NCAA quietly updates criteria for receiving medical redshirt

NCAA quietly updates criteria for receiving medical redshirt

College basketball programs, such as Illinois' in the case of freshman Rich Semrau, apply for a medical hardship waiver when a player suffers injury or illness and seeks an additional season of eligibility.

The reasoning is simple: They want to retrieve that lost season and tack it on as a fifth year.

Semrau, a 6-foot-9 forward from Grafton, Ohio, played five games last season before undergoing season-ending chest surgery in early December. Chris Peacock, the UI's assistant athletic director for compliance, and basketball coach Bruce Weber said the athletic department likely will apply for a medical hardship in the coming months.

"It's easier to do it sooner, when you have all of the documentation, rather than later," Peacock said.

Semrau meets all the criteria for a recipient of a medical hardship, commonly referred to as a medical redshirt. He played in less than 20 percent of the team's games in the first half of the season, and Weber expects Semrau will gain a fifth year of eligibility.

So an amendment to the medical hardship criteria, passed without fanfare by the NCAA in April, will not affect Semrau. But according to compliance officers and coaches, the amended rule could have a significant impact on other college basketball players who had a season cut short by injury.

Here's what the amendment says: A player can compete in 30 percent of a team's games – instead of 20 percent – in the first half of the season and still be eligible for a medical hardship waiver. For example, if Illinois plays a 28-game schedule and a player is injured in the eighth game, he still can meet the criteria for a medical hardship waiver. Under the old rule, he would have to be injured in or before the fifth game.

"At the end of the day, it was a value judgment that 30 percent of the season better represented a good opportunity to have meaningful participation in that season," said Chad Hawley, the Big Ten's assistant commissioner for compliance. "If the idea is for student-athletes to have four full seasons of competition while they're in college, the thought was that 30 (percent) gets a student-athlete closer to fulfilling the idea of full participation."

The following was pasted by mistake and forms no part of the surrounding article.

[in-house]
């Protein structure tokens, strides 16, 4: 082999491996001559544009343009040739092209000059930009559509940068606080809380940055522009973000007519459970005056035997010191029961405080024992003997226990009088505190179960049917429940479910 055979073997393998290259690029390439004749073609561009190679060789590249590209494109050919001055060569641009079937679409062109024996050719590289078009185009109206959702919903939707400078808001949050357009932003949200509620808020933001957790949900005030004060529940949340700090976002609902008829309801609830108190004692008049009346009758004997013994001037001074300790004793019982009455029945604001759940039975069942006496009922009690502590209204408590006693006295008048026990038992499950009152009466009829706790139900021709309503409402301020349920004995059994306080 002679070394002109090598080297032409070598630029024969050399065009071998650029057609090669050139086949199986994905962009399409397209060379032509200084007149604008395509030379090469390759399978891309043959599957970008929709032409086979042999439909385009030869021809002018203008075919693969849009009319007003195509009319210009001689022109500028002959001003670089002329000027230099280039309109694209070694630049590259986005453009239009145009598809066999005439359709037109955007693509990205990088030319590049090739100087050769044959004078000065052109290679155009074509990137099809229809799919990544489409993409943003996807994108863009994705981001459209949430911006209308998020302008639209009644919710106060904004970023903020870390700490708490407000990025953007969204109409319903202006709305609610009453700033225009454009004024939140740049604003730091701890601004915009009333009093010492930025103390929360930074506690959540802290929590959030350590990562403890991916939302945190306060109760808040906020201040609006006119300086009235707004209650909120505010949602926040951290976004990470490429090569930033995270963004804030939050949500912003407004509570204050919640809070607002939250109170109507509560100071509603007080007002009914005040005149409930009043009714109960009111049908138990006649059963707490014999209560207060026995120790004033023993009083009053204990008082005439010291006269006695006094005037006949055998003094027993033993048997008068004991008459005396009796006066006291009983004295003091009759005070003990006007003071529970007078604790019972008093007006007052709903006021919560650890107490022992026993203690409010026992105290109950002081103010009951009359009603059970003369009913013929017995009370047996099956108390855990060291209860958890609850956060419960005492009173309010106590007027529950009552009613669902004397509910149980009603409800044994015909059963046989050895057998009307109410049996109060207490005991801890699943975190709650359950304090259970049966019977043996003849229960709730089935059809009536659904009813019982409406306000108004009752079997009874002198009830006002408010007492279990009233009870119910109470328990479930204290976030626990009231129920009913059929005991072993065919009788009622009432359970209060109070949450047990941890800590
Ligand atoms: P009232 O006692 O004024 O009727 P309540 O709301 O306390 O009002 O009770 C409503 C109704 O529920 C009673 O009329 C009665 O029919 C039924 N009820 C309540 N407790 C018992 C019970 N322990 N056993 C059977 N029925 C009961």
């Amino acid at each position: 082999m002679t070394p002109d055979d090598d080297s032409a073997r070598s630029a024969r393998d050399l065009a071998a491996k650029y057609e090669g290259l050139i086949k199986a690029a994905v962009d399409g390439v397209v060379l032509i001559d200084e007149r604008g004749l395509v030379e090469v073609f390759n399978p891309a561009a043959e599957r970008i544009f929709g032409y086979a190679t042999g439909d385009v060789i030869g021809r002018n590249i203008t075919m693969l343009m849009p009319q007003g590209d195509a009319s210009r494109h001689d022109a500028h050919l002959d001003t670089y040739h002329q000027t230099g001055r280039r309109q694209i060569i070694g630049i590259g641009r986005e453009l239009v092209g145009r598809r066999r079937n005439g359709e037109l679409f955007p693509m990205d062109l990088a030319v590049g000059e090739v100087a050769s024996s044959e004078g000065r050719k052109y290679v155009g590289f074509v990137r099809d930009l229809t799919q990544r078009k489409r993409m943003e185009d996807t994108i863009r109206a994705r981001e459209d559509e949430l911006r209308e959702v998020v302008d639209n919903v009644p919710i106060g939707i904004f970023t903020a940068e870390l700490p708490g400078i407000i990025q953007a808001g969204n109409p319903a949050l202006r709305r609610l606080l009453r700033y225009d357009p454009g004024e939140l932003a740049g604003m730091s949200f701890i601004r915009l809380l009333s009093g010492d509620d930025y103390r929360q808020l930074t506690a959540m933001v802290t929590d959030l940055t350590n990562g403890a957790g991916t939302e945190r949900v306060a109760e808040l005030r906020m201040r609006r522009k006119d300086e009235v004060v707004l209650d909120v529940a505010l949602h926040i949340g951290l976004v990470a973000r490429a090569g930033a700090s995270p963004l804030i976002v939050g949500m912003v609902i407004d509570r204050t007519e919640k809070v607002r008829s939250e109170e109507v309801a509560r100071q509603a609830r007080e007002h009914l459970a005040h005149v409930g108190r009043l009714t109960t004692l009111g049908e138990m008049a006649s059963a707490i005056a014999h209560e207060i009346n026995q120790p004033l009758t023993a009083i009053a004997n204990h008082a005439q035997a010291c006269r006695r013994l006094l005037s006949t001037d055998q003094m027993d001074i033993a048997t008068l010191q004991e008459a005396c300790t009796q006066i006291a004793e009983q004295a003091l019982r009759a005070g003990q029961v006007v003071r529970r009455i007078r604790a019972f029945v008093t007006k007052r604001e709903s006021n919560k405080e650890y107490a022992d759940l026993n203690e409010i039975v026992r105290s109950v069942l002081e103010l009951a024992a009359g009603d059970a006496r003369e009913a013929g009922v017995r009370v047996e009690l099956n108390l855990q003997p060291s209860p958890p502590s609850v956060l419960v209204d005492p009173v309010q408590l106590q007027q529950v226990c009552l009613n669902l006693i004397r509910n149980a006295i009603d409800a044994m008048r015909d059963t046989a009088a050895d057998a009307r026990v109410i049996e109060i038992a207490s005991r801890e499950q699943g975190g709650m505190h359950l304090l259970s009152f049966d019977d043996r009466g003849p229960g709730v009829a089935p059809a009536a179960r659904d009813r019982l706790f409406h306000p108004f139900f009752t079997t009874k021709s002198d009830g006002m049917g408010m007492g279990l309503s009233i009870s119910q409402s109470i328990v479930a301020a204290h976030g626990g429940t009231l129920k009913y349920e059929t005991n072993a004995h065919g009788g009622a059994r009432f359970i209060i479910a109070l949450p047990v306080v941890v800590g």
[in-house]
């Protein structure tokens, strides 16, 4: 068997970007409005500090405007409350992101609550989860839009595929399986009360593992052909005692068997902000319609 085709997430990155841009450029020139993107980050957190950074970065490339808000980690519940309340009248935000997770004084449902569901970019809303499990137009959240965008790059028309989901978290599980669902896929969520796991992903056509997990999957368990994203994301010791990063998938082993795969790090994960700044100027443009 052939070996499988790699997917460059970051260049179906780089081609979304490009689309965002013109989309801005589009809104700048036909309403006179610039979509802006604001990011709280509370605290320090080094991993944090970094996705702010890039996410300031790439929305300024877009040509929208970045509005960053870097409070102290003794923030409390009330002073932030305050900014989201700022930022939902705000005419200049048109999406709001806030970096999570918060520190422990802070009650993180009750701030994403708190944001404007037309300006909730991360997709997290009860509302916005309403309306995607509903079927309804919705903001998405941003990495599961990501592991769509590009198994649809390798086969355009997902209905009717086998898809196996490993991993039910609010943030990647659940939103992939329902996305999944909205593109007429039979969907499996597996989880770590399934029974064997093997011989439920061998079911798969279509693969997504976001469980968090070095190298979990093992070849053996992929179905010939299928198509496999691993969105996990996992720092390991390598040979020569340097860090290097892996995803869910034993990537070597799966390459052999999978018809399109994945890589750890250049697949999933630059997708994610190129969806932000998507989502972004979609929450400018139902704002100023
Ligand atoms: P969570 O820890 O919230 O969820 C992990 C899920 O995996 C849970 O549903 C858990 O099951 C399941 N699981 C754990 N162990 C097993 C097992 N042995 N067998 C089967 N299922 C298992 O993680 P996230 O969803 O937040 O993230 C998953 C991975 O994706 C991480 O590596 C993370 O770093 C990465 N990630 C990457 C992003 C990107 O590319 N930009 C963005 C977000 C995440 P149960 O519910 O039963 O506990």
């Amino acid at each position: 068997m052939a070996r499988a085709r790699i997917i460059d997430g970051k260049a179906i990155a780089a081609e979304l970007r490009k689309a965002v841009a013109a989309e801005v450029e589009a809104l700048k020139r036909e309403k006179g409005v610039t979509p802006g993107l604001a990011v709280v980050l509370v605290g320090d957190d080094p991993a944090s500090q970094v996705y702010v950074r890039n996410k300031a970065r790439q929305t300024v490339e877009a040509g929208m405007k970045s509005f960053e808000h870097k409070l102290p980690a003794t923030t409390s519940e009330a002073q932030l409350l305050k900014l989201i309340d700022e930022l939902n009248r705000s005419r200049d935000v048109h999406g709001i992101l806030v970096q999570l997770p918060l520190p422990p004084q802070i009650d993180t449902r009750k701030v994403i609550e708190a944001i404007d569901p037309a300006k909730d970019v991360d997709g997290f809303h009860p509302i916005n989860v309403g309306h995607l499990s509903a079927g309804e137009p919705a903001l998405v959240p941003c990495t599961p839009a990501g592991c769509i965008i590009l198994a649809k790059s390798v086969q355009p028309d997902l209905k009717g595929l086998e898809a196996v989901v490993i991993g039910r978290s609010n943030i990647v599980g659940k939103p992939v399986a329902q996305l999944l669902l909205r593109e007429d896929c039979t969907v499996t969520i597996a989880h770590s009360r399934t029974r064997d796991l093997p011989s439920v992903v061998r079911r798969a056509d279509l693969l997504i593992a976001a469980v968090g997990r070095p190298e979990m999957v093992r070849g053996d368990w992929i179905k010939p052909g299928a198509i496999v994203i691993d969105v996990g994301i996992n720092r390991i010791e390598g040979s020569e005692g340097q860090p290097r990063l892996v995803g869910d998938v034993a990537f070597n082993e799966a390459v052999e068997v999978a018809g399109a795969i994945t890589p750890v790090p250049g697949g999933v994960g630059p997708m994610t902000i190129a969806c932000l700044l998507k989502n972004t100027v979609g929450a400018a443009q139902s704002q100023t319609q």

The NCAA gets a lot of grief. This time, the governing body deserves a hug.

"It has gotten a lot better for the student-athlete," Peacock said.

Said Weber: "You only get to have a college career one time in your life, so I think the NCAA is trying to do the best thing for the student. For a student-athlete who gets legitimately hurt, it's a good thing."

Here's where the NCAA's amendment gets even more juicy: The new criteria is retroactive to athletes who enrolled on or after Aug. 1, 2003. Say a player suffered a knee injury in the seventh game of the 2004-05 season. Almost three years later, he can apply for a fifth year of eligibility. Illinois, which has largely avoided serious injuries in recent years, is not believed to have any such case, Weber said.

"Before last year I don't think we ever had a case of being hurt very often," Weber said.

A school in the Horizon League proposed the amendment to the conference office. Stephanie Jarvis, the assistant commissioner in the Horizon League who took the proposal to the NCAA, said she already has been contacted by Horizon League institutions who are interested in pursuing a retroactive medical hardship.

"It just depends on what that kid wants to do," Jarvis said. "Some kids may say, 'Hey, I'm ready to graduate.' Others might pursue an additional year of eligibility."

The Big Ten office, which approves or denies hardship waivers from member schools, processed 65 medical hardship waivers during 2005-06, according to league records. That's on the high end, Hawley said, and the number will spike in the coming months. Not only will the league handle waivers that fit under the old criteria but waivers that fit under the new "30 percent" criteria.

"There's no doubt some schools will take advantage of it," Hawley said.

– Paul Klee